622 F2d 997 May v. W Sumner

622 F.2d 997

Harold Dean MAY, Petitioner-Appellant,
v.
George W. SUMNER, Warden, Respondent-Appellee.

No. 78-3473.

United States Court of Appeals,
Ninth Circuit.

July 3, 1980.

Harold Dean May, in pro. per.

John H. Sugiyama, Deputy Atty. Gen., San Francisco, Cal., on briefs, for respondent-appellee.

Appeal from the United States District Court for the Northern District of California.

Before KILKENNY and SCHROEDER, Circuit Judges, and CAMPBELL*, District Judge.

SCHROEDER, Circuit Judge:

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1

Appellant, Harold Dean May, was convicted in 1976 of two counts of first degree robbery in California state court. First degree robbery is defined to include robbery by a person "armed with a dangerous or deadly weapon." Cal. Penal Code § 211a. His punishment on each count was enhanced by an additional term pursuant to Cal. Penal Code § 12022.5 because the jury found that he used a firearm during the commission of both crimes.1

2

In this appeal from the denial of his petition for habeas corpus, he challenges the enhancement on double jeopardy grounds. He contends that since he was first convicted of robbery with a dangerous or deadly weapon and then received an additional sentence for using a firearm, he has been punished twice for the same act in violation of the double jeopardy clause. We affirm.

3

Appellant's claim rests upon language in Simpson v. United States, 435 U.S. 6, 98 S.Ct. 909, 55 L.Ed.2d 70 (1978). Simpson held that when Congress enacted statutes creating two separate offenses, one for bank robbery with a "dangerous weapon" and the other for committing a felony with a firearm, Congress did not intend conviction and punishment under both. See also Busic v. United States, --- U.S. ----, 100 S.Ct. 1747, 64 L.Ed.2d 381 (1980)2. In the language upon which appellant relies, the Simpson Court stated that if Congress had intended possible conviction and punishment under both statutes, double jeopardy questions would arise. "Cases in which the Government is able to prove violations of two separate criminal statutes with precisely the same factual showing, as here, raise the prospect of double jeopardy and the possible need to evaluate the statutes in light of the Blockburger test." (Blockburger v. United States, 284 U.S. 299, 304, 52 S.Ct. 180, 182, 76 L.Ed. 306 (1932)). Simpson v. United States, supra, 435 U.S. at 11, 98 S.Ct. at 912.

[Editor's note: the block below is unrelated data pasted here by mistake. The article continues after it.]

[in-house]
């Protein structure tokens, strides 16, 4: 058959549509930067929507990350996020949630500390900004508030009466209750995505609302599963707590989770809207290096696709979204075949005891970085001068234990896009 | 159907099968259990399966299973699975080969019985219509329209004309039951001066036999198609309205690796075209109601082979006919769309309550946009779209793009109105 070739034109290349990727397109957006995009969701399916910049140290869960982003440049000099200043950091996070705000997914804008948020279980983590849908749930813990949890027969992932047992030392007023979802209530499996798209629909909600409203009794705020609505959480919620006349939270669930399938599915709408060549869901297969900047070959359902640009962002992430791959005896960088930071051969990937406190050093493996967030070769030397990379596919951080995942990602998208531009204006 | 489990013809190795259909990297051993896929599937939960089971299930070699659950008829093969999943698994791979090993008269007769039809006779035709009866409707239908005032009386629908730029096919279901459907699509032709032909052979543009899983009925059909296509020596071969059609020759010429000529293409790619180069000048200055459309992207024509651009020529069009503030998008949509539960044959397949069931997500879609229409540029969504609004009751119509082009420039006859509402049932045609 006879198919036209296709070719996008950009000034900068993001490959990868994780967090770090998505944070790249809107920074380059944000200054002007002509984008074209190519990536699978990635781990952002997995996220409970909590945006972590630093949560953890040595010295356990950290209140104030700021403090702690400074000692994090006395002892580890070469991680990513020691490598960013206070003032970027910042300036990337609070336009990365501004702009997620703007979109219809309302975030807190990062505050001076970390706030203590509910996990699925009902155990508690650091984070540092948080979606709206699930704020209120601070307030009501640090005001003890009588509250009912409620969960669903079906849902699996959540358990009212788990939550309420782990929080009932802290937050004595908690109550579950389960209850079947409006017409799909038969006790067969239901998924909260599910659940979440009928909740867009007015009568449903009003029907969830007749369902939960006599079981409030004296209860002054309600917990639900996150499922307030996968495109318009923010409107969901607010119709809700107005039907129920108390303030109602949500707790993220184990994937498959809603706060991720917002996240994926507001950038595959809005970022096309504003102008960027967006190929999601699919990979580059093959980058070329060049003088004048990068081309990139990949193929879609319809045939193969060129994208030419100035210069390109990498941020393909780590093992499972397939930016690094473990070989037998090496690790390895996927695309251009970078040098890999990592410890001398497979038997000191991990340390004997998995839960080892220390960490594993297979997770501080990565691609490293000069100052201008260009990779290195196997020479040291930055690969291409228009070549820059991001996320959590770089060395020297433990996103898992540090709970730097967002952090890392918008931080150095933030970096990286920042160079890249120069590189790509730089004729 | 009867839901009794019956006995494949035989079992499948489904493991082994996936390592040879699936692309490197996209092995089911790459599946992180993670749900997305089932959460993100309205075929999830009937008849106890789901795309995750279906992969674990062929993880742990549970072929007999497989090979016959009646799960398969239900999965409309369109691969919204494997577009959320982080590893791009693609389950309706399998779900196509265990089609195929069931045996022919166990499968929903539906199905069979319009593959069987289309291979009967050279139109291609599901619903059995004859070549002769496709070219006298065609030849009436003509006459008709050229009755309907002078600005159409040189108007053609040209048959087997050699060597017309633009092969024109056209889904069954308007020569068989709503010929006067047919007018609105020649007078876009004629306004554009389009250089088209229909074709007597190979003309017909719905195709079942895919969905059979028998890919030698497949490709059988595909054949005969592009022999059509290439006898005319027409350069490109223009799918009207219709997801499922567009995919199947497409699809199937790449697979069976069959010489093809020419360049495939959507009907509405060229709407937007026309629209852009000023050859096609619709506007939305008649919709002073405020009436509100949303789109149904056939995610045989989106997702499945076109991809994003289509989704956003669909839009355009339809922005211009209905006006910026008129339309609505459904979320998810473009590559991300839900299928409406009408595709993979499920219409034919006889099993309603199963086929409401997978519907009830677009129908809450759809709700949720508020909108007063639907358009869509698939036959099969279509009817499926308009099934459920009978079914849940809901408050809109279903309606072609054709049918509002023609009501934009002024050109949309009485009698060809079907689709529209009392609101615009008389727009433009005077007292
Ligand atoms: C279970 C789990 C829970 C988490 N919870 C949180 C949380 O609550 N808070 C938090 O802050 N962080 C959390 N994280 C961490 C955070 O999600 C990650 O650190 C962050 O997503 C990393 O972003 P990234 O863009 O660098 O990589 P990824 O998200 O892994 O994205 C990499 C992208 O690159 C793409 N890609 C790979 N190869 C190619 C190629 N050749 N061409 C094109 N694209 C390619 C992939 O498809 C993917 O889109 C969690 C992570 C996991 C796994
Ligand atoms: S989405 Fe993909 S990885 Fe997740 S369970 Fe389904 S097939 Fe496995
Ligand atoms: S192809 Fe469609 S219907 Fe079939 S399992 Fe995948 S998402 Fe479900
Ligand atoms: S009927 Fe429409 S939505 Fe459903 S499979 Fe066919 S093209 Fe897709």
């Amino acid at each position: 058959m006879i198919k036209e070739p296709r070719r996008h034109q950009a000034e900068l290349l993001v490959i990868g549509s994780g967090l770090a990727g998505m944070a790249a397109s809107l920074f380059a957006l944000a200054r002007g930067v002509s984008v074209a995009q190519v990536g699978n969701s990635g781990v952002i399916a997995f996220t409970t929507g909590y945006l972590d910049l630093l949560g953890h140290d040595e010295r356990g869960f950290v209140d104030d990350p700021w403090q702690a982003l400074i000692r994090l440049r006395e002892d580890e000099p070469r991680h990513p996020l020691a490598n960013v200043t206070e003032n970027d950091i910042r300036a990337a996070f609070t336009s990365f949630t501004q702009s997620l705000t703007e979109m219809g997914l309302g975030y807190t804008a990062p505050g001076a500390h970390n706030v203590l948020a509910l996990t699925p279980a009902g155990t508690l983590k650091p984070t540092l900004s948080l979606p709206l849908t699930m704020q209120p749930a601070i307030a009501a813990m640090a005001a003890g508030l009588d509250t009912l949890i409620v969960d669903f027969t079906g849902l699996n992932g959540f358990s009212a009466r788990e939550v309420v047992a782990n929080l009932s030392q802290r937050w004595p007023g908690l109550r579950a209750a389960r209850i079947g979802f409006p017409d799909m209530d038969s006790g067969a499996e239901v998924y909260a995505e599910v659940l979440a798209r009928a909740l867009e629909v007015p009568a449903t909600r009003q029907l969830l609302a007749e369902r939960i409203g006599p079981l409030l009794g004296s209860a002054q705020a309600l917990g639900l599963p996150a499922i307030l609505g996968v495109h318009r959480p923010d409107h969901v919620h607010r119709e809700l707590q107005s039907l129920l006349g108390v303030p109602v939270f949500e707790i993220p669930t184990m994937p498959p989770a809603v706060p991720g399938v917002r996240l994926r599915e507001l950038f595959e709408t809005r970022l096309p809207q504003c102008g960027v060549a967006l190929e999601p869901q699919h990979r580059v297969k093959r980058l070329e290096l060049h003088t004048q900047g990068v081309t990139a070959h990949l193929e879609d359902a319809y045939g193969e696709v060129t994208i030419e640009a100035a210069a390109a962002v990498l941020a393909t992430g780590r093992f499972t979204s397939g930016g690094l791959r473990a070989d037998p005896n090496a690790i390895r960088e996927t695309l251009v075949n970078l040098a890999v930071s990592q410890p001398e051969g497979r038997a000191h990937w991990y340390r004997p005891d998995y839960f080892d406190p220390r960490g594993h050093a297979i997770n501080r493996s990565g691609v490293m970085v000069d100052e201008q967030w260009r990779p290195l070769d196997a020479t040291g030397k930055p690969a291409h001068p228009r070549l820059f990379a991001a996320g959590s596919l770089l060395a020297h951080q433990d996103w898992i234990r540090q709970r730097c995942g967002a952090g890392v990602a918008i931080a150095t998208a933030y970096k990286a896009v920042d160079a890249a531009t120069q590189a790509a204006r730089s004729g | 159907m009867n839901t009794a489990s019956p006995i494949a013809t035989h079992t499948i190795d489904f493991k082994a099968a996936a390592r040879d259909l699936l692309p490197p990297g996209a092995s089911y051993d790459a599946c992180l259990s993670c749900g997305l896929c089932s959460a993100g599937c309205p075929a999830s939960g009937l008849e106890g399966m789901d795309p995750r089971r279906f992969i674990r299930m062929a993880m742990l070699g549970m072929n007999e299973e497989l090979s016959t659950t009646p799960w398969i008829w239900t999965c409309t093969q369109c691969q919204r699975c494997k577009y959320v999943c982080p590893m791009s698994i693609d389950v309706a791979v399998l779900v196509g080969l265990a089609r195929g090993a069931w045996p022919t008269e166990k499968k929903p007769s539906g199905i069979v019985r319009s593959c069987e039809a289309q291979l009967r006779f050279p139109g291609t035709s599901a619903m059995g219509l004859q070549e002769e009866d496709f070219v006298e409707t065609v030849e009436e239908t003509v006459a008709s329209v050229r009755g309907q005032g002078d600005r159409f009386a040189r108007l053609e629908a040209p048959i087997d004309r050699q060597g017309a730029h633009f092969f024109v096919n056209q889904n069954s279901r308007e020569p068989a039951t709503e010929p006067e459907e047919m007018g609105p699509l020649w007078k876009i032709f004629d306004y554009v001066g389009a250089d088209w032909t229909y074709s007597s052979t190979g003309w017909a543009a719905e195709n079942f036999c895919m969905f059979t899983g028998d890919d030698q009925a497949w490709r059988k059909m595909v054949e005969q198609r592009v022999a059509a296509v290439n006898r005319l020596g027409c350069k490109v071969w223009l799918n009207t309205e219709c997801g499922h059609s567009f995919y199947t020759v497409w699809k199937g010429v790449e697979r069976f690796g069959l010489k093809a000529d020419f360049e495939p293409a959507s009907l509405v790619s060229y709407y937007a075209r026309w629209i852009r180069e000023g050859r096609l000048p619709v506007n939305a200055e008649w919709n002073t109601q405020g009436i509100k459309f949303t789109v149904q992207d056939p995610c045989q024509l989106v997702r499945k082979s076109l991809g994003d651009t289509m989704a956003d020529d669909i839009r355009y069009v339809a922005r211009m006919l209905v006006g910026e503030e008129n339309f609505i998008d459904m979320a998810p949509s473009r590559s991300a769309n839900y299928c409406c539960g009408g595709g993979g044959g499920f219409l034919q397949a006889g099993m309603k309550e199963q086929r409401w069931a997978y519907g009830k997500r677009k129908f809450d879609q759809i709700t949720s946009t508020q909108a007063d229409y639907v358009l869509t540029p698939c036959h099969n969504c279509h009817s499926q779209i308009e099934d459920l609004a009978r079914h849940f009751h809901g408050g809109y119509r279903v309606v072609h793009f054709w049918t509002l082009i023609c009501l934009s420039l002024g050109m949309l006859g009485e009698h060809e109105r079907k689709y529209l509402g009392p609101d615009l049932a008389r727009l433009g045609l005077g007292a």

4

The question left open in Simpson was thus whether two statutes creating two separate felony offenses but with overlapping factual elements could both be the basis for punishment in a single proceeding. Lower courts have grappled inconsistently with that question. See, e.g., both the majority and dissenting opinions in Wayne County Pros. v. Recorder's Ct. Judge, 406 Mich. 374, 280 N.W.2d 793, appeal dismissed, 444 U.S. 948, 100 S.Ct. 418, 62 L.Ed.2d 317 (1979). See also Sours v. State, 593 S.W.2d 208 (Mo.1980).

5

The issue in this case, however, is different. The two statutes in question did not create two separate offenses. Rather § 12022.5 was merely a sentencing provision which provided that if a firearm was used to commit certain felonies, including robbery, increased punishment must ensue. It did not define a separate offense. In re Culbreth, 17 Cal.3d 330, 130 Cal.Rptr. 719, 551 P.2d 23 (1976).3

6